Meerut, a prominent town in the western part of Uttar Pradesh, is very close to the national capital of Delhi, at less than 60 kilometers. It is a historical city which finds its mention in the epic period of Mahabharata and where the revolt of 1857 against the British rule was ignited by Mangal Pandey.
Sardhana is a non-descript, otherwise sleepy town of the Meerut district, about 22 kilometers from the city, which is regarded as a holy place of worship of Catholic Christians, a beautiful church, constructed by Begum Yohanna Sumru. It does not figure on the itinerary of most tourists except the pilgrims bound for its famous church.
I have vivid reminiscences of Sardhana, its Cchurch, Palace of begum Sumru, the market etc. when we used to visit the place in our childhood along with our circle of friends. I visited the place twice after my marriage too, accompanied by my wife more than two decades ago.
We had come for a few days at Meerut and we decided to utilize our Sunday holiday for an outing at Sardhana. We drove towards by-pass road on NH-58, Delhi-Dehradun bye-pass towards Muzaffarnagar, bypassing the city. The by-pass was about a decade old and a number of educational institutions, a renowned private university and a number of eating places, including a five-star property and Delhi’s famous Nathu restaurant have also come up in those years bang on the four lane by-pass.
We passed through the smooth lanes. The GPS of my navigation system was guiding me very accurately. It guided me throughout, from the point of my residence towards Sardhana road. When the signboards on road were not still visible, it announced that after 200 meters, we need to turn right. We passed through the signboard, after about 100 meters. We obeyed our navigator and followed the route. It was accurate and reliable. We passed through State Highway, which connects Meerut to Karnal in between. After crossing a canal, known as Ganga canal, on a side road, driving after eight kilometers metalled road we reached at the town of Sardhana..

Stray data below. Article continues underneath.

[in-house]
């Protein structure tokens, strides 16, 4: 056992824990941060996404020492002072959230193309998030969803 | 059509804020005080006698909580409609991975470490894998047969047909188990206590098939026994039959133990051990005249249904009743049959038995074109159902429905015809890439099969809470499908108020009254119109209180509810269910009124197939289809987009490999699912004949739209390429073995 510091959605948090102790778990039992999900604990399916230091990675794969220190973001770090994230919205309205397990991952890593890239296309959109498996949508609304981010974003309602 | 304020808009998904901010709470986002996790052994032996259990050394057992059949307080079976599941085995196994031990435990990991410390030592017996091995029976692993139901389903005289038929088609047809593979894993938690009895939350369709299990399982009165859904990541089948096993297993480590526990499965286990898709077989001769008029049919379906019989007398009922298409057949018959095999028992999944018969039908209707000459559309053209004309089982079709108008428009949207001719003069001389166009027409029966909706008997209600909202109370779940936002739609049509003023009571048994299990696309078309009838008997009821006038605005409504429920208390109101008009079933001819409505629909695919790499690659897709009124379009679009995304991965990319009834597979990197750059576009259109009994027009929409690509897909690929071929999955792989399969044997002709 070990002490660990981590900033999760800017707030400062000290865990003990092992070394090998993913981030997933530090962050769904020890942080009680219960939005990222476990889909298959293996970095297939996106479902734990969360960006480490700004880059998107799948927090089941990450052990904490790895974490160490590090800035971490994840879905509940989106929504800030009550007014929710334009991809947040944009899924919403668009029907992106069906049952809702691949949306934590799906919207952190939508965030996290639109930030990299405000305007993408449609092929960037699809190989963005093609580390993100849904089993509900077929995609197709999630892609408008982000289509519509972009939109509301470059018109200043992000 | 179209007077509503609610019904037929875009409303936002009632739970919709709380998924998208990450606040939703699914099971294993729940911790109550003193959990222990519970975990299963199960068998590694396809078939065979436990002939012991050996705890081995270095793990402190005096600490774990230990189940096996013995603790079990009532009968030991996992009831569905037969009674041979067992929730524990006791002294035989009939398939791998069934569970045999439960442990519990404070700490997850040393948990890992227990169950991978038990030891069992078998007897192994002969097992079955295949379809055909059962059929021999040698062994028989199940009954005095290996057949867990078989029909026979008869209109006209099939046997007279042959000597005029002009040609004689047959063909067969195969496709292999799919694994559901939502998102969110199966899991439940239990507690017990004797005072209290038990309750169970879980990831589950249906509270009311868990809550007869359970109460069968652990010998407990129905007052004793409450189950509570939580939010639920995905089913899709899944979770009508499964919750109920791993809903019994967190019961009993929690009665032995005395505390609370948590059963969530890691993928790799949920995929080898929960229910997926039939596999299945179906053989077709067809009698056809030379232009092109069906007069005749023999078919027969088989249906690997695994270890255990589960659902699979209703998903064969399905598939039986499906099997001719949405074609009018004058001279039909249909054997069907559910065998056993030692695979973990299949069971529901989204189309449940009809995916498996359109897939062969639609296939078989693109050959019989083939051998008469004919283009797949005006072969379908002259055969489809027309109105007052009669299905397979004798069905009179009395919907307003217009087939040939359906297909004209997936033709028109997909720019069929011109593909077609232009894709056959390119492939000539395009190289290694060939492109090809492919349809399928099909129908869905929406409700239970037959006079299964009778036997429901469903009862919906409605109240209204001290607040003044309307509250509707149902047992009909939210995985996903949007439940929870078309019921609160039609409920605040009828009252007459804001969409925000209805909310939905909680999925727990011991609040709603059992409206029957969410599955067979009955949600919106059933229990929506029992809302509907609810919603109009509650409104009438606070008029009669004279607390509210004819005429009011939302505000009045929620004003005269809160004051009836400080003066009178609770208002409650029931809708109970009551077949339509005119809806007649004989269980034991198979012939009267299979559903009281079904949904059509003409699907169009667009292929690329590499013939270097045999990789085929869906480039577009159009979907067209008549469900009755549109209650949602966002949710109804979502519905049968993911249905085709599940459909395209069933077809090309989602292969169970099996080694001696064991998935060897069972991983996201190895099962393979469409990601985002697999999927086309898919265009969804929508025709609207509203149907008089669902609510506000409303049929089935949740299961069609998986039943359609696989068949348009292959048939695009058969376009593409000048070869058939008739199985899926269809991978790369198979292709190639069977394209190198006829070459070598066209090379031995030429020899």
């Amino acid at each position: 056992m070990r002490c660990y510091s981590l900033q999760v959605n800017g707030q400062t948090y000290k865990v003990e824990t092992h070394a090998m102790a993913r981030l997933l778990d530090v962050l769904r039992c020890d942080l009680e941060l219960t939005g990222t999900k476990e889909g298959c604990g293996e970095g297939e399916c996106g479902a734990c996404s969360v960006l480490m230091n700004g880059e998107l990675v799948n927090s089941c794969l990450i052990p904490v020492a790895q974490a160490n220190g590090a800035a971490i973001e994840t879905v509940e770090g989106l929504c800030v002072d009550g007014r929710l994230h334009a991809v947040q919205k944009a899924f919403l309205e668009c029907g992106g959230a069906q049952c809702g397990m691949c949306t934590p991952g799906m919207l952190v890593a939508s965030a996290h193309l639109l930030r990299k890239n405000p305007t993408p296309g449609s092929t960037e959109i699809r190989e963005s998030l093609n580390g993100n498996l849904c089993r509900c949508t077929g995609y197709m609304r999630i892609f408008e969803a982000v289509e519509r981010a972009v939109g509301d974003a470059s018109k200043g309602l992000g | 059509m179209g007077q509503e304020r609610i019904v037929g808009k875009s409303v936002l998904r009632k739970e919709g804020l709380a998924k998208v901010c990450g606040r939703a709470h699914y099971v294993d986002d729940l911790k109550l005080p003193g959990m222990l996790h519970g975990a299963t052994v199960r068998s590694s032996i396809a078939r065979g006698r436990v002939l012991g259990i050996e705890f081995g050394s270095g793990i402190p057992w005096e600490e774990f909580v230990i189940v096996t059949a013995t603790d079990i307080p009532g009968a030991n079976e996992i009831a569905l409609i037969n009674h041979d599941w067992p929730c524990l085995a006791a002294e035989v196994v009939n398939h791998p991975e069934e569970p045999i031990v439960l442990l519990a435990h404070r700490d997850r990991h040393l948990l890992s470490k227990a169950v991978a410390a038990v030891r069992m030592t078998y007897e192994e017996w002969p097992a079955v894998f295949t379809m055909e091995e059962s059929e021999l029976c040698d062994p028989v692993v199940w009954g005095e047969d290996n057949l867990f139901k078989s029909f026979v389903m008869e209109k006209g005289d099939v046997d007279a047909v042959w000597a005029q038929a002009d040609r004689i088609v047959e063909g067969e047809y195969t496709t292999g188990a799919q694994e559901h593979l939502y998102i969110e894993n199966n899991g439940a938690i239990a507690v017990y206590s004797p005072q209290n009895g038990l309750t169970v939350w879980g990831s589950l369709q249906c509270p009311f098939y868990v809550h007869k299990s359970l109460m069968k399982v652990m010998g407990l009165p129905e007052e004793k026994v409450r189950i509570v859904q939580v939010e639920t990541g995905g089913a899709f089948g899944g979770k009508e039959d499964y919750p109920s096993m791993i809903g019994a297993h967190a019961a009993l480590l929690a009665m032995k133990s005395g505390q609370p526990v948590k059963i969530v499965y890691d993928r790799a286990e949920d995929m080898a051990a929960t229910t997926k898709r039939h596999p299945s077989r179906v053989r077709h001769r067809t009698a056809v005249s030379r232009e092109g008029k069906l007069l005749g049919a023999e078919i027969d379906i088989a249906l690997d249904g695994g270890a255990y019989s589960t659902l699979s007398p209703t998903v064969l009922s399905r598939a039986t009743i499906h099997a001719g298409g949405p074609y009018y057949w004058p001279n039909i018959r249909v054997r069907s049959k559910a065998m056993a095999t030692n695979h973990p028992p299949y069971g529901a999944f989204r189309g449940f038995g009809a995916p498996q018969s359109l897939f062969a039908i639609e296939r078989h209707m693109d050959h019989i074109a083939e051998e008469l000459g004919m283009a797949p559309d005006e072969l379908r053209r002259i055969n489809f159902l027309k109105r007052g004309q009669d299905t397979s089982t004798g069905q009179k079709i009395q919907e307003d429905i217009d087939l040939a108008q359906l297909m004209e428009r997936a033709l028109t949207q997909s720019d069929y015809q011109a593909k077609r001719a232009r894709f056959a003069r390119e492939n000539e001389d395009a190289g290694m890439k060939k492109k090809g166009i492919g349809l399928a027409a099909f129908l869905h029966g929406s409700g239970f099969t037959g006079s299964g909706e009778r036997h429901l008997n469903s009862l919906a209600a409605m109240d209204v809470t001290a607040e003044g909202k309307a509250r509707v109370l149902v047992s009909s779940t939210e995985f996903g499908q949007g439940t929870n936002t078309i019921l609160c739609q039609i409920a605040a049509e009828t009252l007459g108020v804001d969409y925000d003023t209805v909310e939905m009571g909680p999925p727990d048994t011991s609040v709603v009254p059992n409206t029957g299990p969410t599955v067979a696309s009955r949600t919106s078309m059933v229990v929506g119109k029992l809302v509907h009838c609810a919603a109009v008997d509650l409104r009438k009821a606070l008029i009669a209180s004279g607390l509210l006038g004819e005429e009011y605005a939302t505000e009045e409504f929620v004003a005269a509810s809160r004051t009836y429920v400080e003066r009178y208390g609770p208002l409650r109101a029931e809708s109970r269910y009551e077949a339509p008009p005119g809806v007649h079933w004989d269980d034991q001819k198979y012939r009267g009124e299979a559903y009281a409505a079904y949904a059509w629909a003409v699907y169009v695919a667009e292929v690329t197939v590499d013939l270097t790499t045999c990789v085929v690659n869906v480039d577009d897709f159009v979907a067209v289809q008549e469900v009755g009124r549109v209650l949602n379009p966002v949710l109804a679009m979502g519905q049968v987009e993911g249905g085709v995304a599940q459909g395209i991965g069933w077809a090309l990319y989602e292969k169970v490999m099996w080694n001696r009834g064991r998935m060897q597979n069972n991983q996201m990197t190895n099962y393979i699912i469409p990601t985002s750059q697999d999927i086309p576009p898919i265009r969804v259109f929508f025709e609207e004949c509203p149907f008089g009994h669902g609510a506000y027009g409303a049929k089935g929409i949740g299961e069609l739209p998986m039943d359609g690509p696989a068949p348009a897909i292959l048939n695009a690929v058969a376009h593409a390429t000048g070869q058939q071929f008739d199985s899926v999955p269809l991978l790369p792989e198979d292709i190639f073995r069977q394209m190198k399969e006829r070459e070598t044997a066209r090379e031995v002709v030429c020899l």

Before we crossed the canal, we took a brief halt, and cross-checked the veracity of the Google map’s navigator with two boys crushing and selling sugar cane juice on roadside. They verified and suggested that we can go through the pavement of the canal itself, bypassing the main town. Though they confirmed the route was fine, free of pot-holes etc., we decided to venture out through the road which goes through the town. Before starting our further lap, we bought two glasses of juice at Rs.20 from them, which they extracted from the cane in front of our eyes. On our suggestion, they took out sealed packet of plastic glasses, and after properly washing them with water served us. Since the glasses were full of glucose, it gave instant energy for our next step of the journey. Some people along with their families were celebrating, bathing in the ghat of the canal. We crossed the bridge of canal, and the approach road was under construction, so a lot of dust and little stones were scattered all around, but till a few meters only. Later, it converted into a clean, metalled road, which lead us to Sardhana and according to Google map, the journey lasted for eight kilometers further.